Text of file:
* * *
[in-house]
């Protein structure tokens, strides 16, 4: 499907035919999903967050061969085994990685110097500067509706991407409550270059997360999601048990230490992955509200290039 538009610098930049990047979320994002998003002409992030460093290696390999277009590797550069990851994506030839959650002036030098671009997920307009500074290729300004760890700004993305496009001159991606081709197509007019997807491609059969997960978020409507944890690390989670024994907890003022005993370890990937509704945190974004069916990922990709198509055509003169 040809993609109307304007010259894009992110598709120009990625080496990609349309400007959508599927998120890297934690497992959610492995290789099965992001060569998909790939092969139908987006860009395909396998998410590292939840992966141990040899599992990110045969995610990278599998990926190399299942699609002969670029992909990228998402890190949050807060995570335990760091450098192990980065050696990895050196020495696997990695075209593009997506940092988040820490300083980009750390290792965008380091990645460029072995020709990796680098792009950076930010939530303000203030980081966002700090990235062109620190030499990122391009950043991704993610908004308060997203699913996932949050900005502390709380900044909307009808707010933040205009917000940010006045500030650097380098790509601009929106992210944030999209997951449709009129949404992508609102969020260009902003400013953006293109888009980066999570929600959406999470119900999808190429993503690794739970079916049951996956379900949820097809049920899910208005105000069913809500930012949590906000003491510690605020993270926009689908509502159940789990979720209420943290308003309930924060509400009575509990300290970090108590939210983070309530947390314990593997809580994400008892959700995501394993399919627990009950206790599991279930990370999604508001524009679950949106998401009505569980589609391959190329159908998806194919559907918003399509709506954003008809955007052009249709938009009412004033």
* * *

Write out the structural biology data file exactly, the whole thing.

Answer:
[in-house]
């Protein structure tokens, strides 16, 4: 499907035919999903967050061969085994990685110097500067509706991407409550270059997360999601048990230490992955509200290039 538009610098930049990047979320994002998003002409992030460093290696390999277009590797550069990851994506030839959650002036030098671009997920307009500074290729300004760890700004993305496009001159991606081709197509007019997807491609059969997960978020409507944890690390989670024994907890003022005993370890990937509704945190974004069916990922990709198509055509003169 040809993609109307304007010259894009992110598709120009990625080496990609349309400007959508599927998120890297934690497992959610492995290789099965992001060569998909790939092969139908987006860009395909396998998410590292939840992966141990040899599992990110045969995610990278599998990926190399299942699609002969670029992909990228998402890190949050807060995570335990760091450098192990980065050696990895050196020495696997990695075209593009997506940092988040820490300083980009750390290792965008380091990645460029072995020709990796680098792009950076930010939530303000203030980081966002700090990235062109620190030499990122391009950043991704993610908004308060997203699913996932949050900005502390709380900044909307009808707010933040205009917000940010006045500030650097380098790509601009929106992210944030999209997951449709009129949404992508609102969020260009902003400013953006293109888009980066999570929600959406999470119900999808190429993503690794739970079916049951996956379900949820097809049920899910208005105000069913809500930012949590906000003491510690605020993270926009689908509502159940789990979720209420943290308003309930924060509400009575509990300290970090108590939210983070309530947390314990593997809580994400008892959700995501394993399919627990009950206790599991279930990370999604508001524009679950949106998401009505569980589609391959190329159908998806194919559907918003399509709506954003008809955007052009249709938009009412004033």